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Festival fiasco at Forever Never Land

Fest-coverWritten by Pete Mauch //

Do you think putting on a music festival is a dream job? You’ll think twice after reading this cautionary tale and nightmare situation in Central California.

Attendees at the inaugural Forever Never Land festival September 13th-14th in Avila Beach, Calif., were promised fun-filled activities like laser tag, foam parties and water slides, but they had quite the eye-opener when they showed up to only a beach volleyball court.

We all know that these activities just add to the overall atmosphere of a music festival and that music is the main reason we flock to many of them all over the country. Well, Forever Never Land also completely blew it in the musical department.

Big-name acts like Sublime with Rome and A-Trak were nowhere to be found, and people were straight-up pissed off. Almost all of the headliners for the weekend were completely dropped the day before the festival due to a lack of ticket sales, and the County of San Luis Obispo capped Forever Never Land at 3,000 attendees when the festival’s promoters wanted 10,000.

Instead of seeing great acts that were promised, fans had to endure through unknown DJs and Everclear, perhaps the second-most loathed band of the past two decades after Nickleback. The festival did try to remedy the situation by passing out free alcoholic drink tickets (it was “California’s only 21+ music and fun festival”), but that is just not going to cut it for music lovers. To top it off, the festival’s website was about as minimalist as the festival ended up being. So, basically, imagine what would happen if “Waynestock” didn’t work out.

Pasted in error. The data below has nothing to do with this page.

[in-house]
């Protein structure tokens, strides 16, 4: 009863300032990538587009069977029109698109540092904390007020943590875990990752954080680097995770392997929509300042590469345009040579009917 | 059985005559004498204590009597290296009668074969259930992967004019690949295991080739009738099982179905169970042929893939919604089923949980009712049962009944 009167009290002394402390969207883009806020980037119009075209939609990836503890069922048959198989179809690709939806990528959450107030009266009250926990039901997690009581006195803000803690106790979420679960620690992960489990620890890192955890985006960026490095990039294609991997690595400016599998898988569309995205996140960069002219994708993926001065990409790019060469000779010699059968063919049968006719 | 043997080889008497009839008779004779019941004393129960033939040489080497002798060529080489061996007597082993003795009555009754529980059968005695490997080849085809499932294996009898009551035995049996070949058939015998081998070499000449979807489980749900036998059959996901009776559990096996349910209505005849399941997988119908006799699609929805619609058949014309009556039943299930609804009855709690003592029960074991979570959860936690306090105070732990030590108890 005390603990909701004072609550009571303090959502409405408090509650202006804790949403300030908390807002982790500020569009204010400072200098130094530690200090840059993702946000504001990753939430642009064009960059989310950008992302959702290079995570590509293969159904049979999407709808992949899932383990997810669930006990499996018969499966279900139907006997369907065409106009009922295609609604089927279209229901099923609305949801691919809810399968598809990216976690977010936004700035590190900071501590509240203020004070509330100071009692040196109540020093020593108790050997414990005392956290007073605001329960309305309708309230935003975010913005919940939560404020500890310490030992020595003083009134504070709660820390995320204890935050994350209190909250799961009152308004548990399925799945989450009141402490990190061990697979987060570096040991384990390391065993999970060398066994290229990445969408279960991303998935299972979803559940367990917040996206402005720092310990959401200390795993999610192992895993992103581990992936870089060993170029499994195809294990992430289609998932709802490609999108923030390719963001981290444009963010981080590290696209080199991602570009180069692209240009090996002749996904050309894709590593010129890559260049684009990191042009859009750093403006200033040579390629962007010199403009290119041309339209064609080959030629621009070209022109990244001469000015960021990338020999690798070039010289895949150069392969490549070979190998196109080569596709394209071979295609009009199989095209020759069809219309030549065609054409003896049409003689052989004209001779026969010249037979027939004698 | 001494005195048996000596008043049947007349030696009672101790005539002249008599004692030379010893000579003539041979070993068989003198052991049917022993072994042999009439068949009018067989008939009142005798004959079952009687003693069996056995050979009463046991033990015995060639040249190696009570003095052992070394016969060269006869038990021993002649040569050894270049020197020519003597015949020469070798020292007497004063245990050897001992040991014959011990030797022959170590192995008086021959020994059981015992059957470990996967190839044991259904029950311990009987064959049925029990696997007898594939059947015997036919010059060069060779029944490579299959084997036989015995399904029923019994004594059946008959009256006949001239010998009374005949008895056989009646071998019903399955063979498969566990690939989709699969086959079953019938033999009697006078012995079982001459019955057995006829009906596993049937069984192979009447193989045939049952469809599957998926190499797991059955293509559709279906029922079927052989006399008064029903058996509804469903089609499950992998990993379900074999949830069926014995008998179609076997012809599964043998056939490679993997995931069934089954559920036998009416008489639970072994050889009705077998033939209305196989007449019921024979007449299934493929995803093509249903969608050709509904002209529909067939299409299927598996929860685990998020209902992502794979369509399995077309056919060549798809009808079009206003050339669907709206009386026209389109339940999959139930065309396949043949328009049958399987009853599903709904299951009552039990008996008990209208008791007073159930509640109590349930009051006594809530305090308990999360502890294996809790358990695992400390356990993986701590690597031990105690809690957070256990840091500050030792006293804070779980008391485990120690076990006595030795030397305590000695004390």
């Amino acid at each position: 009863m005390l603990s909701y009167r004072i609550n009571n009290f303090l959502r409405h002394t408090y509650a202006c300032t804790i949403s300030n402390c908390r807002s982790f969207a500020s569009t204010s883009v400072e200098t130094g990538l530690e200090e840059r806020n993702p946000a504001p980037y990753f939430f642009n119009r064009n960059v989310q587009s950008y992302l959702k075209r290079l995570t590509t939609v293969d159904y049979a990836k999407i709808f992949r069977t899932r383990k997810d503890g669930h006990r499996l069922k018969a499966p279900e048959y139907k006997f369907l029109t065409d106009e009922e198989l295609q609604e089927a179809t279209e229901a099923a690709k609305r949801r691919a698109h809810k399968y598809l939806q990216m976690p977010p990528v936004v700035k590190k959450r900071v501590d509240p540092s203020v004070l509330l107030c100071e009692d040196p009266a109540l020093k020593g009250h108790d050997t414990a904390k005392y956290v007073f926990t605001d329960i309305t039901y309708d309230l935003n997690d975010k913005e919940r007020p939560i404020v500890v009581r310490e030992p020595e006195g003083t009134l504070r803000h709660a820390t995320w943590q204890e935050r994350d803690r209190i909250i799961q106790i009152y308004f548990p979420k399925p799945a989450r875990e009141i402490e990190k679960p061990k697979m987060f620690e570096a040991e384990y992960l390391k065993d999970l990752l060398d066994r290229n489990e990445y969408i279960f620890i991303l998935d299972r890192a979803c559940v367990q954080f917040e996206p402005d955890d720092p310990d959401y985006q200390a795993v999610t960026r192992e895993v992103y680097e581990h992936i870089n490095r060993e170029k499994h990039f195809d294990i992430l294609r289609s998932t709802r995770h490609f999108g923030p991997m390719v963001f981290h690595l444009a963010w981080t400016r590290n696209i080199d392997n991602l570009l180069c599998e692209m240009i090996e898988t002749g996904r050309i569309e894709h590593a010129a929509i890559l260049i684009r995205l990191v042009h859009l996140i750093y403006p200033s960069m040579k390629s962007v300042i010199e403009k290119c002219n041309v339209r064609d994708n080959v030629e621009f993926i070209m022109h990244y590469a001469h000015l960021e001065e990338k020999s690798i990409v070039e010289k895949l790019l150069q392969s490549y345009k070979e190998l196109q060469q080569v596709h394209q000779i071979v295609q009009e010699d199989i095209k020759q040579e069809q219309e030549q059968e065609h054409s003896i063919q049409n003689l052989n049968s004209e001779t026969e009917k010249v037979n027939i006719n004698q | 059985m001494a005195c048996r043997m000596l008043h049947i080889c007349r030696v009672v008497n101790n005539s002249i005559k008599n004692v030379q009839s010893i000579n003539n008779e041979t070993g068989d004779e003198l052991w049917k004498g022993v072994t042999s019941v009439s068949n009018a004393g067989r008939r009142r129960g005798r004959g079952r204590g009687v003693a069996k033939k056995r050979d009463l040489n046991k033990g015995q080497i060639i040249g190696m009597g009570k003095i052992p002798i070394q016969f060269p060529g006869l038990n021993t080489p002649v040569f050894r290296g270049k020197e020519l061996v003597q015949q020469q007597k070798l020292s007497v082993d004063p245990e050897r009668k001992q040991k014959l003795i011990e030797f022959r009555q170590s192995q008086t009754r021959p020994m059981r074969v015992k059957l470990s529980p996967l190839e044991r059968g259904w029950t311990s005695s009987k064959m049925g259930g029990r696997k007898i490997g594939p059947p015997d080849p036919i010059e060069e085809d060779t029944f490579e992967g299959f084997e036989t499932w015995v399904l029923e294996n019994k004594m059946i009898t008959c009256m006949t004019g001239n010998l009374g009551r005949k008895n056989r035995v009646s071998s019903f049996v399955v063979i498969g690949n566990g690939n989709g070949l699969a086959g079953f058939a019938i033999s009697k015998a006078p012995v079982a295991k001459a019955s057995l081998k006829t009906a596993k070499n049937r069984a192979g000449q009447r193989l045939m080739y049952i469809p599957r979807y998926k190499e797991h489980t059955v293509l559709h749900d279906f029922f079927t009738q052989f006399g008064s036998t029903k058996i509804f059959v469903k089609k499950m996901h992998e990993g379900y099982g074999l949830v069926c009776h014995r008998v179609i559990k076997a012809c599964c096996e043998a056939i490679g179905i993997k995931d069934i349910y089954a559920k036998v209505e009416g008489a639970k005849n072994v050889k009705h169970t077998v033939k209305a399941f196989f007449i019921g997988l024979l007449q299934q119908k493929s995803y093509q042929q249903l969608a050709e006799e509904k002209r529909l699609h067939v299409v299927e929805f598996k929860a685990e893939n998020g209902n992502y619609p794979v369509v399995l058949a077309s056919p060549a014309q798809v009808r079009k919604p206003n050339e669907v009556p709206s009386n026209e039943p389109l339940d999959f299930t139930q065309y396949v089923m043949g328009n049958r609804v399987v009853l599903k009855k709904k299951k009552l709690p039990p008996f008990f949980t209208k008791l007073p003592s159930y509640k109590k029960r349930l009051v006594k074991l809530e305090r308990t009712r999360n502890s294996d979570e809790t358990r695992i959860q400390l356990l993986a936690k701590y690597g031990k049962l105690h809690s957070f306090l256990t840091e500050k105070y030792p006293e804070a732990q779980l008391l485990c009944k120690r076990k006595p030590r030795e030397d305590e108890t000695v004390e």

A Facebook page devoted to suing the promoter for a refund has been gathering momentum, and I think these guys have a solid argument.


It is defrauding to promote an event while allegedly knowing that the artists on your bill will not be performing (Forever Never Land was still promoting the performers the day before it got underway). As small festivals are popping up more than Bill Murray at random weddings and kickball games, this issue will become more commonplace going forward.

Should festivalgoers consider it a risk to their wallets when buying a ticket to a new, small festival? This is why festival pros quickly cancel an event if ticket sales aren’t happening, much like Sasquatch! did with their additional weekend earlier this year.

What do you think?

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Comments

  1. I don’t trust a festival when the headliner is a band that died almost 20 years ago.

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